Boxing class at Sityodtong, many years ago. Coach Lyle looks at the class and says "So, who here thinks they can hit hard?"
Silence. Because Admiral Ackbar is inside all of our heads.
Coach Lyle looks skeptical. "Come on. Seriously. No one in here thinks they can hit hard?"
I finally put my hand up, as do a couple of other people. I partly just want to know where this is going.
Coach Lyle looks at me. "You think you can hit hard?"
"Why? How do you know?"
"You ever knock someone out? Stop them? Hit them so hard they just quit in the middle of a round? Break someone's rib?"
"Then why the hell do you think you can hit hard?"
I shared the story for a reason. The seminar participant (good guy, very sincere) had never really tried using this knee in a dynamic environment. He hadn't knocked anyone out with it, or stopped someone. He had no way of measuring how effective it was.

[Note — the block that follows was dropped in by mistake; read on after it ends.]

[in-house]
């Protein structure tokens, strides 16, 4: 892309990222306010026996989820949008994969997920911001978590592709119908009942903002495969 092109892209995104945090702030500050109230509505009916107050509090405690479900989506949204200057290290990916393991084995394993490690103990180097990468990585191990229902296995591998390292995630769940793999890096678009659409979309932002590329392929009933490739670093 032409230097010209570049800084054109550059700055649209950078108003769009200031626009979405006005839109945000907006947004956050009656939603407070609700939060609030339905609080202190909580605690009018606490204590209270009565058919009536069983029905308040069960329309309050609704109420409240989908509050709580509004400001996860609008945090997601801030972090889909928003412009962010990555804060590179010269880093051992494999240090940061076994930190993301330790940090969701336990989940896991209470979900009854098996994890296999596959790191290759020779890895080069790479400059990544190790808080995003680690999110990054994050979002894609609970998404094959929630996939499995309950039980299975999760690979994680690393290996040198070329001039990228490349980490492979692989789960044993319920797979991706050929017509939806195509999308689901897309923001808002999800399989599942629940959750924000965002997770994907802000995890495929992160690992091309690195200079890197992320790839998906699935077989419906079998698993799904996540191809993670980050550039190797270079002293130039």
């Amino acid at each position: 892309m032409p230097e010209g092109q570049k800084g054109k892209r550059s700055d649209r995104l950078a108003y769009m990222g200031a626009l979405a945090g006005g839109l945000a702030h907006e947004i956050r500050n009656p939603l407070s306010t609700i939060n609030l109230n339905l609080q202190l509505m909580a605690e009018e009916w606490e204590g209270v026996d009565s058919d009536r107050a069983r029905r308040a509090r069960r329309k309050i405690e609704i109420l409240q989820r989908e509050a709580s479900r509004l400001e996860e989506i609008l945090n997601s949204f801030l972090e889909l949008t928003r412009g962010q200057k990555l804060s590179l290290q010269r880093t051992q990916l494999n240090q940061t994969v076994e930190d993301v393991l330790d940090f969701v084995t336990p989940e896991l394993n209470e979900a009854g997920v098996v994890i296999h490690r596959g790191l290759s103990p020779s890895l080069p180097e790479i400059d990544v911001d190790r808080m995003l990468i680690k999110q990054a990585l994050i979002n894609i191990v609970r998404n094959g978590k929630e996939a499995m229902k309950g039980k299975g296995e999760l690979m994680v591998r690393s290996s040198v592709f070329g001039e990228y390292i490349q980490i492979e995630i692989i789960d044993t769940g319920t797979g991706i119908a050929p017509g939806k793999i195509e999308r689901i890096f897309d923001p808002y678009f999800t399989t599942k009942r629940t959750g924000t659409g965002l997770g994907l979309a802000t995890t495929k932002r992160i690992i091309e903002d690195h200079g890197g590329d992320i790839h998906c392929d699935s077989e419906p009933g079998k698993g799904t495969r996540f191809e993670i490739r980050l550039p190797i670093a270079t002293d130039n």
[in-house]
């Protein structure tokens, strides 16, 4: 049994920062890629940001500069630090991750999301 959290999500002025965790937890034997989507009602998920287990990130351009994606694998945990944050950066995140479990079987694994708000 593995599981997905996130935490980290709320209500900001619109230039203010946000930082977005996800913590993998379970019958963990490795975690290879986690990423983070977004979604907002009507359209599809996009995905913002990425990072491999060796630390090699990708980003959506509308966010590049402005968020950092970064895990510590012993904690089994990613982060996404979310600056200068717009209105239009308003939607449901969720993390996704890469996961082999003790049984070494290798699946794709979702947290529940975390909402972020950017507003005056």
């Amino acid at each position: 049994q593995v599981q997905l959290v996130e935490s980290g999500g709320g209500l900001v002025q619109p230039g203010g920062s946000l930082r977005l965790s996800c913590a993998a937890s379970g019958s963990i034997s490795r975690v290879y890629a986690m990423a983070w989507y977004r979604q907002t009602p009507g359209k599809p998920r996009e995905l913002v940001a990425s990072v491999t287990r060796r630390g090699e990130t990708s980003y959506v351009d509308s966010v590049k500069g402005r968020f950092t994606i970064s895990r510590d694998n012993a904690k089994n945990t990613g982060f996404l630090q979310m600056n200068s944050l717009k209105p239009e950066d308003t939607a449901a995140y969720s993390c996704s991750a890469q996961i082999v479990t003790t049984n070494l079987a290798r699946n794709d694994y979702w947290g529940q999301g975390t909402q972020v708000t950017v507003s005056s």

This happens a lot in the martial arts. People come up with ideas about how something will work, but there's no testing. This is, again, one of the great strengths of combat sport. If you have a move that you think "works" (for whatever value you define working as), you'll have an opportunity to test it out. If it doesn't work, you'll find out.
There are other ways to test things of course: sparring, scenario training, results from students...I started trying catalog all this a while back. I need to get back to that project.
But you need some kind of method, or else it's just guess work and theory.
And, as the great Yogi Berra reminds us
"In theory there is no difference between theory and practice. In practice there is."